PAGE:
It's so easy these days to convince yourself that the world is ending. And, while that might be true, I still feel like it's the responsibility of the performing musician to bring some happiness to his or her audiences, even if just for a little while.
Last Monday, October 2, was by all definitions a shitty day. I awoke, flipped open my iPad, and was immediately greeted with the news of the worst mass shooting in modern American history. I was still processing that horrifying information when in mid-day, I started hearing that something had happened to Tom Petty, and it seemed bad. Really bad.
Let's Talk About Tom Petty
Tom Petty was a musician in the same way that Budweiser is a beer. He might not be your favorite, but he seemed like an American institution. His music wasn't super adventurous, but it was always well written, well performed, and just sounded good. He had a helluva band with the Heartbreakers. Their songs were like a warm blanket on a cold day; you couldn't help but feel a sense of comfort when you heard just about any tune they did. While Tom went through various vibes and phases like all creative musicians, there was an element of consistency that never left you wondering who you were listening to, and that was true from their debut in the mid-70s through stuff they released in the last few years. It was just always, always good, and I know of very few musicians who, even if they didn't love Tom Petty, they respected him.
I got to meet Tom Petty once, for about a minute and a half, backstage at the Hollywood Bowl in 1995. It was a work-related event for me, but even in that short time frame, it felt like talking to a person who was just a regular guy who you might see around your neighborhood. Friendly, open, warm, and -- while this is a word that gets overused -- genuinely nice. He was a nice guy. Whether he'd been a rock star or the guy who works on your car's transmission, you'd say, "That Tom Petty is a nice guy."
Back in the '80s, my mom got to spend more time with TP than I ever did, sitting next to him for about six hours on a flight from New York to LA. She said the same thing. "He was one of the nicest people I ever met," was her reaction when I asked what he was like.
I found myself in shock when he died from a massive heart attack at age 66 on October 2. It took awhile to get past it, and I'm frankly not sure I'm fully past it now. But regardless, I did what musicians do to honor the passing of a great and influential fellow musician; at the next possible opportunity, I played his music.
I arrived at Serenity Gardens last night to find that Ilsa and her crew had decked it out in Halloween decor. More than just putting out a few silly scary items, the entire sim seemed to have been transformed for the season, with darker foliage and all kinds of vibe changes. I loved it. I can tell there's a lot of thought and effort that goes into this place, and as both a live performer and venue visitor, I really appreciate that. Sometimes, it's the little details that count. As I sat down next to Kat upon finishing my show, I noted that the poses in the chair were all changed so we both appeared zombie-like as we sat there. Cute, and fun.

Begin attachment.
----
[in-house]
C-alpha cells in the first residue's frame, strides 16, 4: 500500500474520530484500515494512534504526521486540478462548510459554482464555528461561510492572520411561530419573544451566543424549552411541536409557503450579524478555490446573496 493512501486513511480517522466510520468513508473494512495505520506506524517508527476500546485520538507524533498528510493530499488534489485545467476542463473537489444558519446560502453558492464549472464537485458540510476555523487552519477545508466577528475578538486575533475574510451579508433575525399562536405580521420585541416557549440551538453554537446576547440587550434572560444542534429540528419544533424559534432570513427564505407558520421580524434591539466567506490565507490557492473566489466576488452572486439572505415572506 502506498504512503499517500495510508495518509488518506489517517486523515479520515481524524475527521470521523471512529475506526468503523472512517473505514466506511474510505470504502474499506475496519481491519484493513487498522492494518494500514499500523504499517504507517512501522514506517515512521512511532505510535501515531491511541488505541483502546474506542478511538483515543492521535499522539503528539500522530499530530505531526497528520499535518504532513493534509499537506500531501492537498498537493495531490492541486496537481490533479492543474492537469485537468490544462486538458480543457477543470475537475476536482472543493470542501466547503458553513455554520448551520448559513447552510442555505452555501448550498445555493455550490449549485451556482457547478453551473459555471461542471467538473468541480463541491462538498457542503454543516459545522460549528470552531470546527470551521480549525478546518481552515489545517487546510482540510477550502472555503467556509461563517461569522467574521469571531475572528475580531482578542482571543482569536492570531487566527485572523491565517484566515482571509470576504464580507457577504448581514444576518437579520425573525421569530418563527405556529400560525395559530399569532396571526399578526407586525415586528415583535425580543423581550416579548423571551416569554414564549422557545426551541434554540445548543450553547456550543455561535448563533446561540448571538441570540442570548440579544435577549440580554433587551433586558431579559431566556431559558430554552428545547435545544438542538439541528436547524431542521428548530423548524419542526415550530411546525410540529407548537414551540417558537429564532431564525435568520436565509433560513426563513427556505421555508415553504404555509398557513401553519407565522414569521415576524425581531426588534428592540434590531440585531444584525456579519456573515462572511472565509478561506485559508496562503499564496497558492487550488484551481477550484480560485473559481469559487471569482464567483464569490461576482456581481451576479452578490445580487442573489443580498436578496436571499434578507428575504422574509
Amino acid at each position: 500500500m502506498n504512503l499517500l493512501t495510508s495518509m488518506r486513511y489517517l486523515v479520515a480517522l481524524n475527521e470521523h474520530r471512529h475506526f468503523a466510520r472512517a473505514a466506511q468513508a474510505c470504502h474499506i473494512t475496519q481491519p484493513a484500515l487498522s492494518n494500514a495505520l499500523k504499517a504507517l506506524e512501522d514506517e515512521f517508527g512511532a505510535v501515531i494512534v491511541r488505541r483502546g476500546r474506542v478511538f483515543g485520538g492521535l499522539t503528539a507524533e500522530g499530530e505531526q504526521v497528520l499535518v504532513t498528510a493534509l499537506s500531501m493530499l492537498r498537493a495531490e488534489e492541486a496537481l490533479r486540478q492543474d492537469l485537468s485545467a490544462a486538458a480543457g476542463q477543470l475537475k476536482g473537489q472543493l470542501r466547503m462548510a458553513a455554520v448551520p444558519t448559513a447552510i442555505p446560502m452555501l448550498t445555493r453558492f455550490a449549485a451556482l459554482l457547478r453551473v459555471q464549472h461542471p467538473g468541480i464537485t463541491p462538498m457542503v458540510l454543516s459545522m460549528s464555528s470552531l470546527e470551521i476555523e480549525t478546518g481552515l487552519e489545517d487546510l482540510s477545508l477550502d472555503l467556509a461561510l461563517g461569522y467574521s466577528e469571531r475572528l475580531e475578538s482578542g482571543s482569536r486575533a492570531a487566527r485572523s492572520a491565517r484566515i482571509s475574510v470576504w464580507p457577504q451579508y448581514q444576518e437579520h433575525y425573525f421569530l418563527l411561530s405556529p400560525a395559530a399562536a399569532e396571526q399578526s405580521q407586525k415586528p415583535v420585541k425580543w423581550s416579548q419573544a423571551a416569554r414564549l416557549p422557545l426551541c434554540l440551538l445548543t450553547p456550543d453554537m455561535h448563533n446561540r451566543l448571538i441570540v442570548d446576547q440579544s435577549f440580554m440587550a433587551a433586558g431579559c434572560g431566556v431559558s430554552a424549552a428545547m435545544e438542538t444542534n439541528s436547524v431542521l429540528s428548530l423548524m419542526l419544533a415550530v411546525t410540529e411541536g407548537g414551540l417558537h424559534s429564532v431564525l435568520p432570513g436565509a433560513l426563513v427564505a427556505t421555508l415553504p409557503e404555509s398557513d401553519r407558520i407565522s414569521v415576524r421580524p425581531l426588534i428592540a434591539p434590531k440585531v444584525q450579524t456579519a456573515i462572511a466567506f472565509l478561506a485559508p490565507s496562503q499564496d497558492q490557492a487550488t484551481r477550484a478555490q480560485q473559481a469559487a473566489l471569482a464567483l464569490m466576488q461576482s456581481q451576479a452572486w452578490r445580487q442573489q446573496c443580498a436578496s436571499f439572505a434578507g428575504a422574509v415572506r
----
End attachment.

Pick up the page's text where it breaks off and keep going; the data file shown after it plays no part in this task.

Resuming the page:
Musically, I thought the show went pretty well. Since I've been doing less shows lately, both my voice and guitar had moments where I was internally yelling at myself to play better, but I expect that I'll be able to spend some more time singing and playing in upcoming times, so they should both improve. Like any other physical activity that involves muscle memory (like singing and playing guitar), you're only as good as you can be through practice and effort. It's not like it was bad, or anything. I thought a lot of it was quite good. I just have high standards for myself. While I'd planned a few tunes in tribute to Tom, I didn't go overboard, and instead of doing his tunes back-to-back in a set, I scattered them through the show, which seemed to go really well.
I'm usually all alone onstage in SL, but Serenity Gardens provided me with this skeletal backing band, which I enjoyed. Photo by Kat.
I've yet to have a bad show at Serenity Gardens. Nice place, nice people, good times every time. Photo by Kat.
Speaking of "after the show", no one can say I don't put in the effort to rock hard for my shows in Second Life. Photo by Kat.
Serenity Gardens set list...
This Afternoon (Zak Claxton)
*Wildflowers (Tom Petty)
Things Under Trees (They Stole My Crayon)
Bull Black Nova (Wilco)
It’s Good to be King (Tom Petty)
Never Run Away (Kurt Vile)
Pink Moon (Nick Drake)
Blew the Dust Away (They Stole My Crayon)
Carry Me Ohio (Sun Kil Moon)
Help Me (Joni Mitchell)
Ohio (Crosby, Stills, Nash & Young)
*Runnin' Down a Dream (Tom Petty)
*Indicates the first time I've performed this song in SL.
Big thanks to all who came out to the show, with super duper thanks to the following who helped support it!
ErikKottzen Resident, RoxxyyRoller Resident, dls Falconer, Sesh Kamachi, Maurice Mistwallow, Tyche Szondi, Meegan Danitz, Kat Claxton, TommyTheTerrible Resident, Aurelie Chenaux, TheaDee Resident, my superb manager Maali Beck, and the great management team of Serenity Gardens, Tilly Rose and Ilsa Wilde!